Gordon Kindlmann

Associate Professor,
Computer Science
University of Chicago

glk@uchicago.edu
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Office: Ryerson 161B

Mailing address:
Gordon Kindlmann
UChicago Computer Science
1100 East 58th St
Chicago, IL 60637

Research Summary

I research image analysis and data visualization to improve the computation of imaging-based science.

Science pairs measurement tools that produce experimental data with computational tools to process the data. Advances in scanned imaging modalities (like MRI and confocal microscopy) are constantly increasing the speed, resolution, and sophistication of image measurements. Scientists can now form hypotheses and conduct experiments faster than they can find or create the computational analysis best matched to their new image data. Unfortunately, the process of creating new software remains slow or opaque for many people, and advances in parallel computing (required for large images) complicate the process even for experts.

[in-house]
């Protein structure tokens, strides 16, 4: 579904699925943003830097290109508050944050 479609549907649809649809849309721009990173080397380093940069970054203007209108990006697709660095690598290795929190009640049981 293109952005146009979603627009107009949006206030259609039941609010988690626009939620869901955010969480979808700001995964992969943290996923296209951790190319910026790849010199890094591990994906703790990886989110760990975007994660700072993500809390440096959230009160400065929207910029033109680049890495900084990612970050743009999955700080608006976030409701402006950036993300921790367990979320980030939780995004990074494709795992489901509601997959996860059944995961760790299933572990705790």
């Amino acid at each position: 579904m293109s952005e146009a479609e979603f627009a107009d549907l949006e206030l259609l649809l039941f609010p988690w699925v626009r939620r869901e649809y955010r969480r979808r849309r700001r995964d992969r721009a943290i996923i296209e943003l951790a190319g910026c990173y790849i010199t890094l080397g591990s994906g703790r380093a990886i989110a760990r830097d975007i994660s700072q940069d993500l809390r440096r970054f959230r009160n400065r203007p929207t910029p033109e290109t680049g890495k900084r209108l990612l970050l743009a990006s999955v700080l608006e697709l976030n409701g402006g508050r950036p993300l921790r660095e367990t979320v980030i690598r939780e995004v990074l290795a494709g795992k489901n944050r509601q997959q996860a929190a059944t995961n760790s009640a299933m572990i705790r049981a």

I collaborate with physical and biomedical researchers who acquire image data to answer scientific questions. My research simplifies how informative visualizations are created, and improves how relevant image features are detected, sampled, and quantified. I am also interested in the theoretical and perceptual bases of effective data visualization. I foster re-usable and reproducible computational science by making all my research software open-source.

I look for computer science students who, like me, are excited by the prospect of accelerating science with better computing. See my information about applying.

Education and Employment

2017- Associate Professor in Computer Science, University of Chicago.
2009-2017 Assistant Professor in Computer Science and the Computation Institute, University of Chicago.
2004-2008 Post-Doctoral Fellow and Instructor in Radiology, Laboratory of Mathematics in Imaging, Dept of Radiology, Brigham & Women's Hospital, Harvard Medical School. Carl-Fredrik Westin, Advisor.
1998-2004 Computer Science Ph.D. University of Utah, Visualization and Analysis of Diffusion Tensor Fields. Christopher R. Johnson, Advisor.
1995-1998 Computer Graphics MS (1995-1998), Cornell University, Semi-Automatic Generation of Transfer Functions for Direct Volume Rendering. Donald P. Greenberg, Advisor.
1991-1995 Mathematics BA, Cornell University.